The Right Place

My heart is breaking for Boston.  Now that the smoke has settled and the initial shock has left us numb, the news is introducing us to personal stories of devastating loss and inspirational heroism. Like most Americans, I am particularly saddened about the death of 8 year old Martin Richard.  He was just a boy.  Just a boy.

What gets me about these horrific tragedies is that the victims are always in the RIGHT place. In the past 18 hours I’ve heard so many lamentations “He was in the wrong place at the wrong time.”  No, actually little Martin was in the absolute right place: on an energetic sidewalk on a sunny April afternoon…next to his mother and sister…cheering on his dad.  They were doing what good families do. And now he is dead.

That is not fair.  It’s just not fair.

I have run three marathons.  The first one was a tremendous personal achievement. I will forever remember approaching the finish line in downtown Chicago, my runner’s high at an absolute maximum as tears welled and my chest swelled.  It was awesome! I was supposed to run my second marathon with Chris (who was my boyfriend at the time), but he was deployed to Fallujah, Iraq three months earlier. On the morning of the race a Chinook helicopter crashed near Fallujah, killing 15 U.S. soldiers. I raced through the course like a zombie, not knowing if Chris was dead or alive.  But never once did I think I could have been a target as I ran through New York City’s streets.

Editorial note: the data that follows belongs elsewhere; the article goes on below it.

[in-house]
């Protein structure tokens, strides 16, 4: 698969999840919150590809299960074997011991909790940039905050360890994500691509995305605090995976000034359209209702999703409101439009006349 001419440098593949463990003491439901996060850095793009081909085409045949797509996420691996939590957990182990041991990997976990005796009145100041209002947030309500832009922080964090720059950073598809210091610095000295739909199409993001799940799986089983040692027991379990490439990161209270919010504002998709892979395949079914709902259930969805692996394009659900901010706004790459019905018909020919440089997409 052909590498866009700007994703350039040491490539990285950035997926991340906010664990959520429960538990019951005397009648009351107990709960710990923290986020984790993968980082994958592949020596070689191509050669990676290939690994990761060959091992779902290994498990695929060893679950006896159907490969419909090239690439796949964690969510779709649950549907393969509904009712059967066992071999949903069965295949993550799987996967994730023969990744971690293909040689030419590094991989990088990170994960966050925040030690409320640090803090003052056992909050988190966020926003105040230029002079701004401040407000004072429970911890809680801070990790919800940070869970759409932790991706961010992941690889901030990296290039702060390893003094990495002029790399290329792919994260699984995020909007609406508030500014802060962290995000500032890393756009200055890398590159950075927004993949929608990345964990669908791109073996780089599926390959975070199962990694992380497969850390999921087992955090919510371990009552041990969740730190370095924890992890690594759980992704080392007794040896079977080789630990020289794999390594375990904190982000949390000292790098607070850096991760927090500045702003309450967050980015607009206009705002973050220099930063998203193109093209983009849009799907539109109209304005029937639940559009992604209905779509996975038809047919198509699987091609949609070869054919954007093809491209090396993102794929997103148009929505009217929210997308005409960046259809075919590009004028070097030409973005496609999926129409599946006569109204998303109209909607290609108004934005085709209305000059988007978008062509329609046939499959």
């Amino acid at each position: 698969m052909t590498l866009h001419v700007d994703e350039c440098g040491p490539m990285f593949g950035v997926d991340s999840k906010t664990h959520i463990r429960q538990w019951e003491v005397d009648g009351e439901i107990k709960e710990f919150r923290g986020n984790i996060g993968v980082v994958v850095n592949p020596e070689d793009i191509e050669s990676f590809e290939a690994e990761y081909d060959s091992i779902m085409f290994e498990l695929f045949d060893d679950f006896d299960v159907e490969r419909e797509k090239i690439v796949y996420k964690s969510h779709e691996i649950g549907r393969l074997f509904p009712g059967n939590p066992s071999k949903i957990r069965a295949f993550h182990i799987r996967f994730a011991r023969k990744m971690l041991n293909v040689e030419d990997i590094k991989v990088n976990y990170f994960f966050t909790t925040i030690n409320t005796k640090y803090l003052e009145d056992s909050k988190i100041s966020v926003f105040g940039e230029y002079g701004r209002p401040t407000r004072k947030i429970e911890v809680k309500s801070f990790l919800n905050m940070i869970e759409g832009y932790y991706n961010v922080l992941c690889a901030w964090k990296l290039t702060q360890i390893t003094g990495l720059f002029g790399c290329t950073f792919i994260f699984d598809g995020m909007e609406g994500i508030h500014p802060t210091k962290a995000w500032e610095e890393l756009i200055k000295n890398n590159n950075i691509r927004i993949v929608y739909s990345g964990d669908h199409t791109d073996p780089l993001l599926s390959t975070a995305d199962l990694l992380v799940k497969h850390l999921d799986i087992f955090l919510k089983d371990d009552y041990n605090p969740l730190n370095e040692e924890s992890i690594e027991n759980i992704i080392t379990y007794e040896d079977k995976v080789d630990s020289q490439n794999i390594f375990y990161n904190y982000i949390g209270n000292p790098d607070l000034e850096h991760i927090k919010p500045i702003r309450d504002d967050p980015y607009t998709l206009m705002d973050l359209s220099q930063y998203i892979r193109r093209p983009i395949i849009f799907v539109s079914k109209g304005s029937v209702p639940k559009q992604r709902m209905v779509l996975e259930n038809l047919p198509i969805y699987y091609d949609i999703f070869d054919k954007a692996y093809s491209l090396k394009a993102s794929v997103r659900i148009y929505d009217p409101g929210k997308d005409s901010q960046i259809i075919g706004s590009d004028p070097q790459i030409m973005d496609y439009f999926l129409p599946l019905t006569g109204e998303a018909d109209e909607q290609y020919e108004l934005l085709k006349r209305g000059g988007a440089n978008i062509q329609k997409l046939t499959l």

At any marathon, thousands of runners are supported by thousands of strangers (I wrote about this very topic here). It is an uplifting event full of good will and kindness and encouragement; there is no sense of danger because there is no sense of evil.  Despite yesterday’s tragedy, I must remember that there are so many good people in the world – the streets of Boston were lined with many of them yesterday. I take small comfort in knowing that at any given tragedy the RIGHT people will step in to make things RIGHT again. Fear shouldn’t stop us from being in the RIGHT place at any given time.

Good will triumph.

P.S. Chris and I eventually ran our marathon together the year after he returned from Iraq.

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1 Comment for this entry

  1. Mary Smithe says:

    I will never forget the joy and pride of meeting you at 3 finish lines. My heart breaks for all too.

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